This seems to be an ongoing theme here throughout the years I have been writing this blog, but man how the time does fly! Take a month off for the holidays, and suddenly, it’s almost three months later before I sit down to finally get something written down. I haven’t been totally quiet though. Obviously still doing my gaming streams and videos, but rotating back to engaging in some interesting conversations elsewhere around the Internet, which brings us to this point. My original plan for this entry being pushed off for later because of one of those interesting conversations. But first ….
It’s interesting how things can come full circle, I suppose. In my last blog entry, I made mention of how I don’t blindly believe people who claim (rightly or otherwise) to be victims in situations where I have no knowledge of the events that transpired. I prefer to wait for the facts to be uncovered or otherwise present themselves. And now here we have one of the very situations where this comes to pass with the recent episode involving Empire actor Jussie Smollett. Many people, including other actors and politicians were quick to jump on the Social Media bandwagon and induce rage about hate crimes and modern day lynchings. It’s funny however, now that the truth is beginning to come out how these very same people doing this within hours of the incident being made public are now refusing to comment until “all the facts are known.” Hypocrisy at its finest! Thank God the chief of the Chicago Police Department isn’t afraid to call bullshit when he sees it. Props to that man, and the entire CPD for coming out in this climate where doing so is only inviting being ostracized and dragged through the mud slinging media. I shudder to think of the absolute disaster this incident could have caused if Smollett has staged this incident with white men as the attackers.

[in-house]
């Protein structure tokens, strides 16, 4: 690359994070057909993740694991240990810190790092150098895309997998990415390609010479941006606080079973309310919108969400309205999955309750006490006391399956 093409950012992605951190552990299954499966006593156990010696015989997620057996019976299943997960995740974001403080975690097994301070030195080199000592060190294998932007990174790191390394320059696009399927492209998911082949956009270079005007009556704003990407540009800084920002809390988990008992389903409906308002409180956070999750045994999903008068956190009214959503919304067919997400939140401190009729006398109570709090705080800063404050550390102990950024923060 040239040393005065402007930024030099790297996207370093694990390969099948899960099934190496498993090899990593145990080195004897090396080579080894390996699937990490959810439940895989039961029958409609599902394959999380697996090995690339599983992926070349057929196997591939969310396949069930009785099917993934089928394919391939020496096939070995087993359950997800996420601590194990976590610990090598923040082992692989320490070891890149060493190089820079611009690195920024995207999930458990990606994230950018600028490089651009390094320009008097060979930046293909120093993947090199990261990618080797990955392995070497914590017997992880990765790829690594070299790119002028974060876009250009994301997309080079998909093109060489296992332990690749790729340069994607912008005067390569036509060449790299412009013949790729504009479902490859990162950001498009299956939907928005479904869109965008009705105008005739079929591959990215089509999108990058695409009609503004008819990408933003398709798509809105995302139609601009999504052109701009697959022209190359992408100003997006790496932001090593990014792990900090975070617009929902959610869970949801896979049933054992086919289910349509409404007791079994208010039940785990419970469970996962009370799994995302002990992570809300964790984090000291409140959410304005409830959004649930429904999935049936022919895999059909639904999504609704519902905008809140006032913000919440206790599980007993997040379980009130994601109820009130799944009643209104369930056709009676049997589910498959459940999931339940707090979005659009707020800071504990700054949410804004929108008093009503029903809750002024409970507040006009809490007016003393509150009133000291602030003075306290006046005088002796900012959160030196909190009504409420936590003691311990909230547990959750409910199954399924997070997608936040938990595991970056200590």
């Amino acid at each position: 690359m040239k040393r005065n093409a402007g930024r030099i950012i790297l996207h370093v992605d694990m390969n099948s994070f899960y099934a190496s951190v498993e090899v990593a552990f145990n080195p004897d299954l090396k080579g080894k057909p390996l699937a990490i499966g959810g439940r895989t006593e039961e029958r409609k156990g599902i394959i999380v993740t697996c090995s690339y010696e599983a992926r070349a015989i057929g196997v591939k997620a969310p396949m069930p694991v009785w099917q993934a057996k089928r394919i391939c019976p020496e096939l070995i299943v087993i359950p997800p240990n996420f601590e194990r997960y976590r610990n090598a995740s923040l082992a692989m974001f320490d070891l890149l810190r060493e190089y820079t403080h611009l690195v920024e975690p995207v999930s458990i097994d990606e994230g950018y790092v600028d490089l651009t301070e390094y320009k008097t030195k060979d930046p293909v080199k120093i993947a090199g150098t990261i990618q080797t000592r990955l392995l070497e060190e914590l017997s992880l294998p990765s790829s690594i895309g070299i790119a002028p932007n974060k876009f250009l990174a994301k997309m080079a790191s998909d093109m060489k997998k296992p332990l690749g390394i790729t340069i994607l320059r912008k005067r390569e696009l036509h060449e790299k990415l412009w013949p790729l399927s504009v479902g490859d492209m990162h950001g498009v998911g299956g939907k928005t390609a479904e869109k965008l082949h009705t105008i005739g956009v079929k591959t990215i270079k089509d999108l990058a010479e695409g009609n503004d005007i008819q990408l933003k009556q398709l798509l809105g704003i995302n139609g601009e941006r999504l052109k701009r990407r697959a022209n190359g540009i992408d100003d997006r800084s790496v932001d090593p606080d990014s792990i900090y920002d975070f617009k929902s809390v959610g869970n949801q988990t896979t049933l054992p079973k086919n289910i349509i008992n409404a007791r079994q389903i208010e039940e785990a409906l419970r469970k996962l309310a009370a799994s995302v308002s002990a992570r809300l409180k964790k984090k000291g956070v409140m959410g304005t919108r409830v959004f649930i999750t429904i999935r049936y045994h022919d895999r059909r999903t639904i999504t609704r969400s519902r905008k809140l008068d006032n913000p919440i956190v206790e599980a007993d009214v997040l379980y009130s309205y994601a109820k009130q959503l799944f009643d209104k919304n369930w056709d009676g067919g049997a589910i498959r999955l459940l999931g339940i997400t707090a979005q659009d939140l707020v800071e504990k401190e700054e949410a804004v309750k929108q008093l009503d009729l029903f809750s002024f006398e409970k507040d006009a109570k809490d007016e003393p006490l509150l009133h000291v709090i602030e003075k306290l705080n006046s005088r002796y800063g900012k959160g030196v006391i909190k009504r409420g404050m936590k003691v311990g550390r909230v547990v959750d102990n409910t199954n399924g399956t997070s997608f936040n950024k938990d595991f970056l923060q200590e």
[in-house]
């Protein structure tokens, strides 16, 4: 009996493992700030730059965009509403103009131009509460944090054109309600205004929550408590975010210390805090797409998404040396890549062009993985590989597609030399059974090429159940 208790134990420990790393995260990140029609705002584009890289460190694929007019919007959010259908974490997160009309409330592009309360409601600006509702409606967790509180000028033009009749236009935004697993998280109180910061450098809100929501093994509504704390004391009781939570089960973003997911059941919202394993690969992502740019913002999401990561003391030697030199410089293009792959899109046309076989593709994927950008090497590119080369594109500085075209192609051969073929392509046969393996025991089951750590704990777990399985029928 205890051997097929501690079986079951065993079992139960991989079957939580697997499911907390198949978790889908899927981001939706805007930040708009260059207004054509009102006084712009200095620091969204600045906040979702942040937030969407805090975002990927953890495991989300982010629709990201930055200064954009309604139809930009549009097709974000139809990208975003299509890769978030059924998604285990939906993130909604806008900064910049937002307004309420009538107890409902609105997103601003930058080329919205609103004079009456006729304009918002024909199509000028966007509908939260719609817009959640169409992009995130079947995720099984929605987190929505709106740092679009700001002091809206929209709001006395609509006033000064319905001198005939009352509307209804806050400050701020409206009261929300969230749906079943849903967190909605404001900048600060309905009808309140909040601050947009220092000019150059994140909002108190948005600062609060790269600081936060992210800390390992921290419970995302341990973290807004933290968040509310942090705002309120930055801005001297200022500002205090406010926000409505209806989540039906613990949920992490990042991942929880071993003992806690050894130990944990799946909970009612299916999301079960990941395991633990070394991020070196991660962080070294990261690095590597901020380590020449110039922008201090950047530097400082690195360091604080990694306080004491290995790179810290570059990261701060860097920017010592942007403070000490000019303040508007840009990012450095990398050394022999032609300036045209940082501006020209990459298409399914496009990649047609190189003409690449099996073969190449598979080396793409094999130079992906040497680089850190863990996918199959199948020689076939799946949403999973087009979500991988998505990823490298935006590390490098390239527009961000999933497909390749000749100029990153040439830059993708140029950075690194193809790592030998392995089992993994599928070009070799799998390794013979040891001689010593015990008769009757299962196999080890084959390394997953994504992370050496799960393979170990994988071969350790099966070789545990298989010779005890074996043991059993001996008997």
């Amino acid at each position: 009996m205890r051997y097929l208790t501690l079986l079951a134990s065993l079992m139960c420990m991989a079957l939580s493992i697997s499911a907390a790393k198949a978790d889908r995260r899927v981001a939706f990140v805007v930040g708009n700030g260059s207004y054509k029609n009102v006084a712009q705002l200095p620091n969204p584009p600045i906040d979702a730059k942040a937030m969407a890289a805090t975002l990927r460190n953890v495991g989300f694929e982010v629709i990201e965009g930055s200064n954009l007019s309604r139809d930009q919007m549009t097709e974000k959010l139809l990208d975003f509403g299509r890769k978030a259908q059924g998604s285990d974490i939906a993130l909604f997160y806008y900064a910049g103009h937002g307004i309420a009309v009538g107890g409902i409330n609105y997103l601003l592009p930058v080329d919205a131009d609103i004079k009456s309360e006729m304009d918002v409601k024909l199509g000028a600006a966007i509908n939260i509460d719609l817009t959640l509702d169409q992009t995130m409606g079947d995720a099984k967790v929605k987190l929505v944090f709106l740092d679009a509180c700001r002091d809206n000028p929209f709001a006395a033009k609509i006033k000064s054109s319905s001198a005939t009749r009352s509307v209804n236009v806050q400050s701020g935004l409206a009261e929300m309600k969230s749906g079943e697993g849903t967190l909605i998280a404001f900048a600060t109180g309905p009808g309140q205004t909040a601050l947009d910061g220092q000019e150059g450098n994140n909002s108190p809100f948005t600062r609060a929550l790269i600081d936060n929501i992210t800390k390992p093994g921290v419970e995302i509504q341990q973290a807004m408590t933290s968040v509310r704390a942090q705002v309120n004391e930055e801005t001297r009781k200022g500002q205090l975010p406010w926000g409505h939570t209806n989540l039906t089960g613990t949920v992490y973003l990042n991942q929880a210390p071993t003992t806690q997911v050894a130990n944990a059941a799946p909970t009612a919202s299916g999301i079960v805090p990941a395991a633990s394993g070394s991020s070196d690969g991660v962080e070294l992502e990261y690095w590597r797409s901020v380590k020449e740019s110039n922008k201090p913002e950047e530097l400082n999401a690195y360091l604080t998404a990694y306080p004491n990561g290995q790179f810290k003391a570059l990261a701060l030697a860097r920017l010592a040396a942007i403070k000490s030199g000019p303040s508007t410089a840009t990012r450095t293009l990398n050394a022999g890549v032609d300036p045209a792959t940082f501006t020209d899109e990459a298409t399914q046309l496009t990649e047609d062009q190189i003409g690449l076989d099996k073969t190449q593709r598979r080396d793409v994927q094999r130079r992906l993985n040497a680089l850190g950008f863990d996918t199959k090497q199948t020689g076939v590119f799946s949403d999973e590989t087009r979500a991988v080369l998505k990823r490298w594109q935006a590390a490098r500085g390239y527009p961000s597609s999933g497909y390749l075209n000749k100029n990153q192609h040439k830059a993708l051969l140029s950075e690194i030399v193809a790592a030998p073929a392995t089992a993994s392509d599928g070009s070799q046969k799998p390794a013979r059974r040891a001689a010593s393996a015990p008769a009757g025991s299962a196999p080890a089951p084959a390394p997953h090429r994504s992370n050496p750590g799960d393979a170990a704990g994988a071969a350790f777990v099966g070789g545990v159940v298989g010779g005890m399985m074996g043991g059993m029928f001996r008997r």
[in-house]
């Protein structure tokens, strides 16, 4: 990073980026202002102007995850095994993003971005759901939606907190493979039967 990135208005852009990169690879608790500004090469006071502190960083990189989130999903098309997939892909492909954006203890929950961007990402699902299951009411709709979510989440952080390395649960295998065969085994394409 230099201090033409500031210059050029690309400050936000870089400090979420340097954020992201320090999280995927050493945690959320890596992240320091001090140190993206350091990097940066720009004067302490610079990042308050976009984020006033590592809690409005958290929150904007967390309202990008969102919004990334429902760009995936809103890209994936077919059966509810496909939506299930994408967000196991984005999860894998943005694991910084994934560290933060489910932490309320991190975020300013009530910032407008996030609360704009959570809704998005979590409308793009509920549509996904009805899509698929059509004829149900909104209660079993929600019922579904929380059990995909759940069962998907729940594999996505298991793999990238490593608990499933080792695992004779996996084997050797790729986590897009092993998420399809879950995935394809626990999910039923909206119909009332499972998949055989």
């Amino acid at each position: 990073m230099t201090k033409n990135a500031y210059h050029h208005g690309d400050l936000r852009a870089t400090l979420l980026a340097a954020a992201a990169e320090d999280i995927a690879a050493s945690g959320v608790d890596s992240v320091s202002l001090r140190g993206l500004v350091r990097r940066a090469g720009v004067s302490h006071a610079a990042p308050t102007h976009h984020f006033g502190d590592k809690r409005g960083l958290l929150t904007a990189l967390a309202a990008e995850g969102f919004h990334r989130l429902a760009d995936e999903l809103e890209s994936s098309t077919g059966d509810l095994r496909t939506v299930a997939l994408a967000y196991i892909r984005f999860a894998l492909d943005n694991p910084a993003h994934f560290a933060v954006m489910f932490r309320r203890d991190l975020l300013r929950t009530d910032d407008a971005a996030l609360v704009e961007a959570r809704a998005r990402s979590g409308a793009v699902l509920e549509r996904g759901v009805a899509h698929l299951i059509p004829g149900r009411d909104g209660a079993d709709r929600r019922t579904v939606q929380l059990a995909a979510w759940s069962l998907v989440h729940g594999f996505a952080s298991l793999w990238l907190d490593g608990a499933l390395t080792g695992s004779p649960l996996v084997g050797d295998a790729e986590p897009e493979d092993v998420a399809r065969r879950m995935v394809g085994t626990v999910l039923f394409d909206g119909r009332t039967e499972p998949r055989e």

That being said, this does bring us to the point of today’s piece, which may not entirely be unrelated to genuine hate crimes. During my internet travels over the last couple of months, I was perusing one of my favorite gaming news sites and came across an article from one of the writers that really fired up the gaming community, me included. Essentially what was said in the piece was that we, as in people who enjoy playing games, cannot identify as Gamers because “Gamer” is not a real identity. Meaning I can identify as a White American Male, but I cannot also qualify that with Gamer. Needless to say there was a lot of back on forth from the community in the comments section on this issue, partially stemming from the fact that the writer made a very poor attempt at defending his argument in the piece itself. At the end of the day, most of the community came to the consensus that the writer was full of shit, and that Gamer is indeed a valid identity one can use to describe oneself. However, during the debate process there was a distinct overtone that sure we can identify as Gamers, but that identity is not as important as a racial or sexual identity. Part of the reasoning for that argument was that there are certain things about who you are that are unchangeable and as such are meaningful identities.
While I agree with that on some level, I had an issue with the way some of the arguments were being made. Now some of the issues arose from the fact that Gamers are not a marginalized group like the LBGT and African American communities are, and that’s perfectly true. But along with that, many people were trying to invalidate what we as Gamers have personally experienced in our lives. And I would go even further to other groups – like the Native American, and the Chinese American. These are two other groups that have been as marginalized, if not more in some cases than the “Big Two”, yet there is hardly mention of any of that. Yeah, slavery was very bad, but what happened to the Native American in this country, much of which was instituted by the American government was at the very least just as bad. Yet, because the Native American community doesn’t bitch and moan like the others, all that is easily pushed aside and forgotten.